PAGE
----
Stories

The IRE Resource Center is a major research library containing more than 27,000 investigative stories.

Most of our stories are not available for download but can be easily ordered by contacting the Resource Center directly at 573-882-3364 or rescntr@ire.org where a researcher can help you pinpoint what you need.

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  • NationSwell: Forgotten Victims

    An investigation by NationSwell looked at county data in six states — Arizona, New Jersey, Louisiana, New York, Pennsylvania and Texas — which showed that thousands of families are denied compensation each year because of the contributory conduct clause. Regulators involved in processing claims say they are just following federal law and that there needs to be top-down change in order for there to be significant progress on the best way to assist financially strapped families. But one victim services group, Every Murder Is Real, based in Philadelphia — i.e. the city with the highest number of compensation claims filed each year in Pennsylvania — is helping families navigate the system and fight for their right to fair treatment.
  • KARE 11 Investigates: “A Pattern of Denial”

    KARE 11’s two-year investigation exposed a systemic nationwide pattern of veterans having their emergency medical bills improperly denied and often turned over to collection agencies. VA whistleblowers revealed to KARE that government quotas for processing claims – and a computer system that made it easier to deny claims than to approve them – were to blame for many denials. The improper denials could total billions of dollars.
  • Dangerous Jobs, Cheap Meat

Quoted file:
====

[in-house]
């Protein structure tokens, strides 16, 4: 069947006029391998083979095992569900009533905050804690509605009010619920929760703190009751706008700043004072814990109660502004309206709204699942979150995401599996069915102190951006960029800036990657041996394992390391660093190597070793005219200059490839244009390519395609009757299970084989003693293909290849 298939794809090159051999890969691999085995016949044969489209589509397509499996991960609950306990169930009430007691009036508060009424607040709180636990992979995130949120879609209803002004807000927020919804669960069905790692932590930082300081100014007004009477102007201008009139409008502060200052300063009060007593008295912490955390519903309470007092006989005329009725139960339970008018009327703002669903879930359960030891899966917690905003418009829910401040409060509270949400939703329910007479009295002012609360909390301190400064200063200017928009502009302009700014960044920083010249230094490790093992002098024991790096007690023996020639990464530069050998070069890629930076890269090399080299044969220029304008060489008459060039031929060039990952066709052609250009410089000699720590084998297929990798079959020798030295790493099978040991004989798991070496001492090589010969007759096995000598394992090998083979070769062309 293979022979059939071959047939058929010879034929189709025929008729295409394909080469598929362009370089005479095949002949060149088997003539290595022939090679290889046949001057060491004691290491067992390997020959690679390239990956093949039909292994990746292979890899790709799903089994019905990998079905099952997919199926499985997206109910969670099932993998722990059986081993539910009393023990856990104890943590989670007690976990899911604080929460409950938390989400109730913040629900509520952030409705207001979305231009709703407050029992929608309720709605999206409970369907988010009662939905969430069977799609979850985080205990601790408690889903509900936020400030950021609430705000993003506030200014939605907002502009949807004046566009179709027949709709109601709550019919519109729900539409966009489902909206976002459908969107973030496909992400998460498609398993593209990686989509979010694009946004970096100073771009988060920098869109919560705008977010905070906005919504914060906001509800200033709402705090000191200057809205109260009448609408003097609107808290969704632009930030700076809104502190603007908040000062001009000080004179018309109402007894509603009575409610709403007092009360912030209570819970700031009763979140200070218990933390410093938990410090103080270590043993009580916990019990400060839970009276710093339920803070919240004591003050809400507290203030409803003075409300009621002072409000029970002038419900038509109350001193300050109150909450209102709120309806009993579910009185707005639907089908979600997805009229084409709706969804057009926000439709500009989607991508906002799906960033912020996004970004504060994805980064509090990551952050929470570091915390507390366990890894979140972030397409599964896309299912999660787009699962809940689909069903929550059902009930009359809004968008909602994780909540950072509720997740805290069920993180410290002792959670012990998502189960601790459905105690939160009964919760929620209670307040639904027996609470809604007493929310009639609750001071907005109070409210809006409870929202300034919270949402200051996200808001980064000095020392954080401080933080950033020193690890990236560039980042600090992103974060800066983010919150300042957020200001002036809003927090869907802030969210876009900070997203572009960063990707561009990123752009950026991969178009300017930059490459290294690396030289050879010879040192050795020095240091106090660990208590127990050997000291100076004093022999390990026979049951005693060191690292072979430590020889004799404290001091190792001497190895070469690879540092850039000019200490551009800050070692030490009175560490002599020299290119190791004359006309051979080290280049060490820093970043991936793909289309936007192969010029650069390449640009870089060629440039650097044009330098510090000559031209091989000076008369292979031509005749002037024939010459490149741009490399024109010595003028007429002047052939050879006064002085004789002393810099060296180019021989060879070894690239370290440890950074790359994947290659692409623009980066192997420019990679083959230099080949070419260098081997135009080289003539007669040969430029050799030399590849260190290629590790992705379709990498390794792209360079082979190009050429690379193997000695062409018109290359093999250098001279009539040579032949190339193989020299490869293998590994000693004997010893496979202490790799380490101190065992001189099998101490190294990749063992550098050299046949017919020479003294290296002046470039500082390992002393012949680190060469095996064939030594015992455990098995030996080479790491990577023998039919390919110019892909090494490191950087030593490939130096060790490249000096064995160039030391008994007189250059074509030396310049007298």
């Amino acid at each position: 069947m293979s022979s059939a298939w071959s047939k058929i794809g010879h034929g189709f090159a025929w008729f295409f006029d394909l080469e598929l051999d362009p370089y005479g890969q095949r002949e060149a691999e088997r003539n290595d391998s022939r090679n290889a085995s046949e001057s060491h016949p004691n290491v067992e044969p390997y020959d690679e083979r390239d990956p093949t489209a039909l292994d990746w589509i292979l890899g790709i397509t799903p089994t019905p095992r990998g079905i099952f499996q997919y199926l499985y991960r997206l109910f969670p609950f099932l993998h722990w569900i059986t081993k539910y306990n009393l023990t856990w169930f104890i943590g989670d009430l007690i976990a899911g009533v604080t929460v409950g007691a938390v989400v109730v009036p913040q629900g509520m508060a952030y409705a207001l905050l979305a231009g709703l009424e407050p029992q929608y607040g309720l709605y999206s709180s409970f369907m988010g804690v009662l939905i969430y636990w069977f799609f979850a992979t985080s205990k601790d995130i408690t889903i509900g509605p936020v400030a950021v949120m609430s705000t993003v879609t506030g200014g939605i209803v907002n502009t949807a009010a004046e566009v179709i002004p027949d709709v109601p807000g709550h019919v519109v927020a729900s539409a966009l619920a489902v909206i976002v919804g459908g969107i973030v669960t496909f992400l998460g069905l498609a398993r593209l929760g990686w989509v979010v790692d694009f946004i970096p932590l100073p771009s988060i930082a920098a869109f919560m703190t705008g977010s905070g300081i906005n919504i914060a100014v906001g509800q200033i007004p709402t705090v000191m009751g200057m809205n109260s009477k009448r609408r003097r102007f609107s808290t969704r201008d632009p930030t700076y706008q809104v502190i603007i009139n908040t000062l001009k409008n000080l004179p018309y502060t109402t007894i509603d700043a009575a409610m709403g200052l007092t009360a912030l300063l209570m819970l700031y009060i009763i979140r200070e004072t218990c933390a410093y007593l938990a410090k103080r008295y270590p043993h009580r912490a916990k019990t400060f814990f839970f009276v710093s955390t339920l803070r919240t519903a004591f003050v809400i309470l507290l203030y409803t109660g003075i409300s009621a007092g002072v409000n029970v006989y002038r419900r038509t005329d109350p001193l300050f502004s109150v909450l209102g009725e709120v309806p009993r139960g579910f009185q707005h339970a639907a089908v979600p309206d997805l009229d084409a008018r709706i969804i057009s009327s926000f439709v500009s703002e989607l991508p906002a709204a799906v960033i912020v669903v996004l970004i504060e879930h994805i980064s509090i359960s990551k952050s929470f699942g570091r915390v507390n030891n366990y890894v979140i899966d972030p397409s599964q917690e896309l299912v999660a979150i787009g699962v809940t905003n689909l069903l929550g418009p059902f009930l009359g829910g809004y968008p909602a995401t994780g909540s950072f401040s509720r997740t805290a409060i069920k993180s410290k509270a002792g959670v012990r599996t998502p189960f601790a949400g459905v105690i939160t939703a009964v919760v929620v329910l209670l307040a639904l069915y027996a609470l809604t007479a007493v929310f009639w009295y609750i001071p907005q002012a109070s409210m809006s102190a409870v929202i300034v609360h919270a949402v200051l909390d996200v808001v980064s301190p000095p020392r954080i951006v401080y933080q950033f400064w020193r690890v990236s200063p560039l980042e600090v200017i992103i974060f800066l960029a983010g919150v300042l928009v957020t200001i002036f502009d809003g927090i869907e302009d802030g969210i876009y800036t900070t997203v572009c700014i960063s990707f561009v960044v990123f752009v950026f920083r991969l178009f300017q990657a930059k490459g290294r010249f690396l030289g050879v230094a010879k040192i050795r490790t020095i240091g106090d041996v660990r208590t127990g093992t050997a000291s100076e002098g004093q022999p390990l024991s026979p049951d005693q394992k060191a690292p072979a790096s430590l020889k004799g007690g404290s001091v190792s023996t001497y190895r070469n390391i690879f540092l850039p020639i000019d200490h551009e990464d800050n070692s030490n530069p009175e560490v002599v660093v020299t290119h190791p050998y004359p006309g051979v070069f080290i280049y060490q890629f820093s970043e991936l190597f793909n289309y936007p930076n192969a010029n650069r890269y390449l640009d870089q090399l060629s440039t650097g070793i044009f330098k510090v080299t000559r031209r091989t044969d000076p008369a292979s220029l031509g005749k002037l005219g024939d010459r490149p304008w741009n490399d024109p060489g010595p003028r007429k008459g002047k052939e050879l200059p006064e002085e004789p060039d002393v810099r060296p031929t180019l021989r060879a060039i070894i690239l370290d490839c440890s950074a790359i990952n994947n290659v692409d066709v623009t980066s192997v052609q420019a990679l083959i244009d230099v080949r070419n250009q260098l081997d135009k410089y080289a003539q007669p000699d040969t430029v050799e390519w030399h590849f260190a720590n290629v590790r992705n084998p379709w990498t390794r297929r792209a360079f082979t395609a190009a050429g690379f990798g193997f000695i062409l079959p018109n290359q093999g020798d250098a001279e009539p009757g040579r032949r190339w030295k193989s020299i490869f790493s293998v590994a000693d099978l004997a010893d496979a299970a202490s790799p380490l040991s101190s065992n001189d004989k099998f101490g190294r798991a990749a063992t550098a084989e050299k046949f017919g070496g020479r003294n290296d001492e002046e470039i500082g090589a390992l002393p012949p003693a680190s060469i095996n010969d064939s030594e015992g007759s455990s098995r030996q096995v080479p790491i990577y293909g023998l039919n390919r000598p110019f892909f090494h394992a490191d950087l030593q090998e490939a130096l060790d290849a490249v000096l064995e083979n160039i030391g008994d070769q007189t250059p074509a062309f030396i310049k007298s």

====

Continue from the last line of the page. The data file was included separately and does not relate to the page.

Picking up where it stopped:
Americans love meat – we have one of the highest rates of consumption in the world. While U.S. shoppers enjoy relatively low prices and an array of choices, there is a high human price tag. The more than 500,000 men and women who work in slaughterhouses and meat processing plants have some of the most dangerous factory jobs in America. The meatpacking industry has made a lot of progress on worker safety since publication of Upton Sinclair’s “The Jungle” in 1906, but some things remain the same: the work is mostly done by immigrants and refugees; they suffer high rates of injuries and even, sometimes death; and the government lags in oversight. http://harvestpublicmedia.org/content/dangerous-jobs-cheap-meat
  • Rare Earth Elements

    The U.S. began the march toward the use of rare Earth metals - essential ingredients in everything from smart phones and computers to cars and missiles - but has left most of their mining and processing to others. China now dominates this crucial industry, which worries the U.S. government.
  • SERCO - ACA CONTRACTOR PAYING WORKERS TO DO NOTHING

    Employees at an Affordable Care Act processing center in Wentzville with a contract worth $1.2 billion are getting paid to do nothing but sit at their computers, a whistleblower tells News 4 The facility is operated by Serco, which is owned by a British company awarded $1.2 billion partially to hire workers to handle paper applications for coverage under the new healthcare law. A worker tells News 4 weeks can pass without employees receiving even a single application to process. Employees reportedly spend their days staring at their computers. News 4 requested the contract and information from CMS about just how many applications Serco processed, but it took months and legal action to get an answer.
  • Crude oil in Pittsburgh